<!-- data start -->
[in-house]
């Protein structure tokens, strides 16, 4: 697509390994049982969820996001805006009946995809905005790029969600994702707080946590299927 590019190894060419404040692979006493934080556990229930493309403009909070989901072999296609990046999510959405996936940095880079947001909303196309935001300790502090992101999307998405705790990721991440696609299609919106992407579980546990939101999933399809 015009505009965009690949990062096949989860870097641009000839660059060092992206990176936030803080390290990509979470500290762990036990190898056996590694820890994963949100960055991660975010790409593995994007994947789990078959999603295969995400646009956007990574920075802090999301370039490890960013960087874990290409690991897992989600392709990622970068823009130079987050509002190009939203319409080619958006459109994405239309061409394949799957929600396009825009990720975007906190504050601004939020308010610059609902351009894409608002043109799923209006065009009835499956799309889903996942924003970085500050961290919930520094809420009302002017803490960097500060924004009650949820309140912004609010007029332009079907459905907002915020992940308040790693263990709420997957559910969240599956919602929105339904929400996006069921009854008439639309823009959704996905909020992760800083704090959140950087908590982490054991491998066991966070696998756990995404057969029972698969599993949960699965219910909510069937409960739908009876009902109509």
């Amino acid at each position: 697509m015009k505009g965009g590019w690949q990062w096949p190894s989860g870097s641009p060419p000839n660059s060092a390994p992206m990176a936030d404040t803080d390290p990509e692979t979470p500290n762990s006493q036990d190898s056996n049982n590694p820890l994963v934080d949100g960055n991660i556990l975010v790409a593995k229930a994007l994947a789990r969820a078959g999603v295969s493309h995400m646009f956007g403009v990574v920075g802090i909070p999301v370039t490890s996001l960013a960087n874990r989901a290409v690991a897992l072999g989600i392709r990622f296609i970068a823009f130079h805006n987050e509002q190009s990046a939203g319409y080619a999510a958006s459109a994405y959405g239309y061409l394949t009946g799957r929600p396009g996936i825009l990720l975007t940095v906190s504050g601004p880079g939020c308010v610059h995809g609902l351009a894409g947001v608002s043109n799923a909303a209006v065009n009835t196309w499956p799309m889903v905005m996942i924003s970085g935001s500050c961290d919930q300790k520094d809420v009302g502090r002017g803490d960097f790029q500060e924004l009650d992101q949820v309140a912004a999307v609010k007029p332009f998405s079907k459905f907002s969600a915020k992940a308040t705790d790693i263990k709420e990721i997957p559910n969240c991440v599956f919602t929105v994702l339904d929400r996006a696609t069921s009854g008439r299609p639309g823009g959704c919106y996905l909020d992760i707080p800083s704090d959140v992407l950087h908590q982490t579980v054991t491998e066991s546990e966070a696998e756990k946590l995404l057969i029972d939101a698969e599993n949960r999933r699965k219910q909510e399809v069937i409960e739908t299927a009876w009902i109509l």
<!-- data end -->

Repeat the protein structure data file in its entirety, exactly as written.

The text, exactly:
[in-house]
């Protein structure tokens, strides 16, 4: 697509390994049982969820996001805006009946995809905005790029969600994702707080946590299927 590019190894060419404040692979006493934080556990229930493309403009909070989901072999296609990046999510959405996936940095880079947001909303196309935001300790502090992101999307998405705790990721991440696609299609919106992407579980546990939101999933399809 015009505009965009690949990062096949989860870097641009000839660059060092992206990176936030803080390290990509979470500290762990036990190898056996590694820890994963949100960055991660975010790409593995994007994947789990078959999603295969995400646009956007990574920075802090999301370039490890960013960087874990290409690991897992989600392709990622970068823009130079987050509002190009939203319409080619958006459109994405239309061409394949799957929600396009825009990720975007906190504050601004939020308010610059609902351009894409608002043109799923209006065009009835499956799309889903996942924003970085500050961290919930520094809420009302002017803490960097500060924004009650949820309140912004609010007029332009079907459905907002915020992940308040790693263990709420997957559910969240599956919602929105339904929400996006069921009854008439639309823009959704996905909020992760800083704090959140950087908590982490054991491998066991966070696998756990995404057969029972698969599993949960699965219910909510069937409960739908009876009902109509």
């Amino acid at each position: 697509m015009k505009g965009g590019w690949q990062w096949p190894s989860g870097s641009p060419p000839n660059s060092a390994p992206m990176a936030d404040t803080d390290p990509e692979t979470p500290n762990s006493q036990d190898s056996n049982n590694p820890l994963v934080d949100g960055n991660i556990l975010v790409a593995k229930a994007l994947a789990r969820a078959g999603v295969s493309h995400m646009f956007g403009v990574v920075g802090i909070p999301v370039t490890s996001l960013a960087n874990r989901a290409v690991a897992l072999g989600i392709r990622f296609i970068a823009f130079h805006n987050e509002q190009s990046a939203g319409y080619a999510a958006s459109a994405y959405g239309y061409l394949t009946g799957r929600p396009g996936i825009l990720l975007t940095v906190s504050g601004p880079g939020c308010v610059h995809g609902l351009a894409g947001v608002s043109n799923a909303a209006v065009n009835t196309w499956p799309m889903v905005m996942i924003s970085g935001s500050c961290d919930q300790k520094d809420v009302g502090r002017g803490d960097f790029q500060e924004l009650d992101q949820v309140a912004a999307v609010k007029p332009f998405s079907k459905f907002s969600a915020k992940a308040t705790d790693i263990k709420e990721i997957p559910n969240c991440v599956f919602t929105v994702l339904d929400r996006a696609t069921s009854g008439r299609p639309g823009g959704c919106y996905l909020d992760i707080p800083s704090d959140v992407l950087h908590q982490t579980v054991t491998e066991s546990e966070a696998e756990k946590l995404l057969i029972d939101a698969e599993n949960r999933r699965k219910q909510e399809v069937i409960e739908t299927a009876w009902i109509l």